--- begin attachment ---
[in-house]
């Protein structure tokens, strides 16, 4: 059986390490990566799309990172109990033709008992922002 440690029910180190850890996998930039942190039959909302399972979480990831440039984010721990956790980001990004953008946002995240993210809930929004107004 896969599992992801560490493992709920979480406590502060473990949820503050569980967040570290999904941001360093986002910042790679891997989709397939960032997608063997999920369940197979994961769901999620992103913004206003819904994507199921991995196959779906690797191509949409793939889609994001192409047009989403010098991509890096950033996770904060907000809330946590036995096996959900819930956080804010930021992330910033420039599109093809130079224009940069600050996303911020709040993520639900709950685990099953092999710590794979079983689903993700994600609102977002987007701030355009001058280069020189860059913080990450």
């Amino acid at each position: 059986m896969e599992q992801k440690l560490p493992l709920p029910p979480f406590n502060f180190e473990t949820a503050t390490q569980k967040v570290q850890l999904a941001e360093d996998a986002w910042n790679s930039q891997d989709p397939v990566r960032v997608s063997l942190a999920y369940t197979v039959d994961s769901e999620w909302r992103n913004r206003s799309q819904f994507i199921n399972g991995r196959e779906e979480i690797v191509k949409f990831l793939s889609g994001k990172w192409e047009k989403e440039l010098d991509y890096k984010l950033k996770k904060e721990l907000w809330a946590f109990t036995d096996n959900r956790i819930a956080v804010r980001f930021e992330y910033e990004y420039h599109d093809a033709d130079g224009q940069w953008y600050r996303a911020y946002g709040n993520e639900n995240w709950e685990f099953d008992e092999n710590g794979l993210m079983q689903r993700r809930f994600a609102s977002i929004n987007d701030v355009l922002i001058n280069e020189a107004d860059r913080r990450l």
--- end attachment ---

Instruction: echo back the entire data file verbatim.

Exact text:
[in-house]
């Protein structure tokens, strides 16, 4: 059986390490990566799309990172109990033709008992922002 440690029910180190850890996998930039942190039959909302399972979480990831440039984010721990956790980001990004953008946002995240993210809930929004107004 896969599992992801560490493992709920979480406590502060473990949820503050569980967040570290999904941001360093986002910042790679891997989709397939960032997608063997999920369940197979994961769901999620992103913004206003819904994507199921991995196959779906690797191509949409793939889609994001192409047009989403010098991509890096950033996770904060907000809330946590036995096996959900819930956080804010930021992330910033420039599109093809130079224009940069600050996303911020709040993520639900709950685990099953092999710590794979079983689903993700994600609102977002987007701030355009001058280069020189860059913080990450």
């Amino acid at each position: 059986m896969e599992q992801k440690l560490p493992l709920p029910p979480f406590n502060f180190e473990t949820a503050t390490q569980k967040v570290q850890l999904a941001e360093d996998a986002w910042n790679s930039q891997d989709p397939v990566r960032v997608s063997l942190a999920y369940t197979v039959d994961s769901e999620w909302r992103n913004r206003s799309q819904f994507i199921n399972g991995r196959e779906e979480i690797v191509k949409f990831l793939s889609g994001k990172w192409e047009k989403e440039l010098d991509y890096k984010l950033k996770k904060e721990l907000w809330a946590f109990t036995d096996n959900r956790i819930a956080v804010r980001f930021e992330y910033e990004y420039h599109d093809a033709d130079g224009q940069w953008y600050r996303a911020y946002g709040n993520e639900n995240w709950e685990f099953d008992e092999n710590g794979l993210m079983q689903r993700r809930f994600a609102s977002i929004n987007d701030v355009l922002i001058n280069e020189a107004d860059r913080r990450l």